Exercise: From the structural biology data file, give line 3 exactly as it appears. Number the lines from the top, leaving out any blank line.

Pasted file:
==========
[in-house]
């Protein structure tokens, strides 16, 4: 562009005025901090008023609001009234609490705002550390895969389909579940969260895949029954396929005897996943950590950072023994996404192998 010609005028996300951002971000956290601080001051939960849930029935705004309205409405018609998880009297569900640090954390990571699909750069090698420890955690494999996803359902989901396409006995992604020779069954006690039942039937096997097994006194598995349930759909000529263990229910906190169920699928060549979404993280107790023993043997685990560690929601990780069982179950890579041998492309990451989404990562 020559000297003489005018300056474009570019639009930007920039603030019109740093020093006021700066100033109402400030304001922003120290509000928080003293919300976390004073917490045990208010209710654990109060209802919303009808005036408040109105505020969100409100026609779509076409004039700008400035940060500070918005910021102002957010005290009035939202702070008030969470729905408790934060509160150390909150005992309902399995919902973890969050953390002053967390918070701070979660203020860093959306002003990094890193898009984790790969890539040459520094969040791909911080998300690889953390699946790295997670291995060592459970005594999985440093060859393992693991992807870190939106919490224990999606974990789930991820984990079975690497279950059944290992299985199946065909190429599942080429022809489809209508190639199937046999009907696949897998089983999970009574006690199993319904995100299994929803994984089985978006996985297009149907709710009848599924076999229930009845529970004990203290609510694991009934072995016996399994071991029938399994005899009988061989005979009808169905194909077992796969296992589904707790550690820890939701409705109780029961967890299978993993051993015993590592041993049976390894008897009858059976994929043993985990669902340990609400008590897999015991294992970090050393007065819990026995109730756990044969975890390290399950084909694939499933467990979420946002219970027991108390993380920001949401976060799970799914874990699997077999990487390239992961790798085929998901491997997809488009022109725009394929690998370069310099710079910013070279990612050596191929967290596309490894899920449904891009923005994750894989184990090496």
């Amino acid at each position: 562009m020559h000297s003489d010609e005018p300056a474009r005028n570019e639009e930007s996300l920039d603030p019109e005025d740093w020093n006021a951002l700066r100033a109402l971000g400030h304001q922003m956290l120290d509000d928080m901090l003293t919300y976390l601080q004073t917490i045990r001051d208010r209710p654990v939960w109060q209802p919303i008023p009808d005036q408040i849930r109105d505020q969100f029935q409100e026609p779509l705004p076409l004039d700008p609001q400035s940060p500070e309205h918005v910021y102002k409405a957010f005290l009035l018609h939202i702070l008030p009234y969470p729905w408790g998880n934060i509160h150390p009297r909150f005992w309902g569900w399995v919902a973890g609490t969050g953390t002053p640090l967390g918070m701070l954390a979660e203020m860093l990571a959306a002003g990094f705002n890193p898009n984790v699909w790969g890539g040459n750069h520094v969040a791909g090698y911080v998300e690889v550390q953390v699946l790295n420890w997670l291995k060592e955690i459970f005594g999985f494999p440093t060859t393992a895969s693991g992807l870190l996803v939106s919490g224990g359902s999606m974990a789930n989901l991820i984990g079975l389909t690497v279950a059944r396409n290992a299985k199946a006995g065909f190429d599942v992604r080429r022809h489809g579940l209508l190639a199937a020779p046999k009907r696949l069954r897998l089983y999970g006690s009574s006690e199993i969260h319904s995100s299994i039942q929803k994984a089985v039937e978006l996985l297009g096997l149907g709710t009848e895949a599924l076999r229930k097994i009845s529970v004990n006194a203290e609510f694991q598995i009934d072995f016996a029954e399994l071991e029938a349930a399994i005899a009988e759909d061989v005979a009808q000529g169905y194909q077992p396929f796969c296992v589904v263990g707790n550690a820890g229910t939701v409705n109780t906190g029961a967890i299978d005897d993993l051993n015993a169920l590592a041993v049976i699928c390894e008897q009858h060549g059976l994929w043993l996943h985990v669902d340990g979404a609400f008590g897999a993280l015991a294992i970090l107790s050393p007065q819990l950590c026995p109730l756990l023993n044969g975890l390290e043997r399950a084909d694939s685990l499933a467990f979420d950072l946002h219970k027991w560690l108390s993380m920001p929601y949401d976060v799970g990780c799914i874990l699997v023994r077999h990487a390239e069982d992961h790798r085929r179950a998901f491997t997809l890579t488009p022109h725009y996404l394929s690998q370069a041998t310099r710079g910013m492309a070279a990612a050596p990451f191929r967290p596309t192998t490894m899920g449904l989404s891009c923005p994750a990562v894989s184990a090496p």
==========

């Amino acid at each position: 562009m020559h000297s003489d010609e005018p300056a474009r005028n570019e639009e930007s996300l920039d603030p019109e005025d740093w020093n006021a951002l700066r100033a109402l971000g400030h304001q922003m956290l120290d509000d928080m901090l003293t919300y976390l601080q004073t917490i045990r001051d208010r209710p654990v939960w109060q209802p919303i008023p009808d005036q408040i849930r109105d505020q969100f029935q409100e026609p779509l705004p076409l004039d700008p609001q400035s940060p500070e309205h918005v910021y102002k409405a957010f005290l009035l018609h939202i702070l008030p009234y969470p729905w408790g998880n934060i509160h150390p009297r909150f005992w309902g569900w399995v919902a973890g609490t969050g953390t002053p640090l967390g918070m701070l954390a979660e203020m860093l990571a959306a002003g990094f705002n890193p898009n984790v699909w790969g890539g040459n750069h520094v969040a791909g090698y911080v998300e690889v550390q953390v699946l790295n420890w997670l291995k060592e955690i459970f005594g999985f494999p440093t060859t393992a895969s693991g992807l870190l996803v939106s919490g224990g359902s999606m974990a789930n989901l991820i984990g079975l389909t690497v279950a059944r396409n290992a299985k199946a006995g065909f190429d599942v992604r080429r022809h489809g579940l209508l190639a199937a020779p046999k009907r696949l069954r897998l089983y999970g006690s009574s006690e199993i969260h319904s995100s299994i039942q929803k994984a089985v039937e978006l996985l297009g096997l149907g709710t009848e895949a599924l076999r229930k097994i009845s529970v004990n006194a203290e609510f694991q598995i009934d072995f016996a029954e399994l071991e029938a349930a399994i005899a009988e759909d061989v005979a009808q000529g169905y194909q077992p396929f796969c296992v589904v263990g707790n550690a820890g229910t939701v409705n109780t906190g029961a967890i299978d005897d993993l051993n015993a169920l590592a041993v049976i699928c390894e008897q009858h060549g059976l994929w043993l996943h985990v669902d340990g979404a609400f008590g897999a993280l015991a294992i970090l107790s050393p007065q819990l950590c026995p109730l756990l023993n044969g975890l390290e043997r399950a084909d694939s685990l499933a467990f979420d950072l946002h219970k027991w560690l108390s993380m920001p929601y949401d976060v799970g990780c799914i874990l699997v023994r077999h990487a390239e069982d992961h790798r085929r179950a998901f491997t997809l890579t488009p022109h725009y996404l394929s690998q370069a041998t310099r710079g910013m492309a070279a990612a050596p990451f191929r967290p596309t192998t490894m899920g449904l989404s891009c923005p994750a990562v894989s184990a090496p």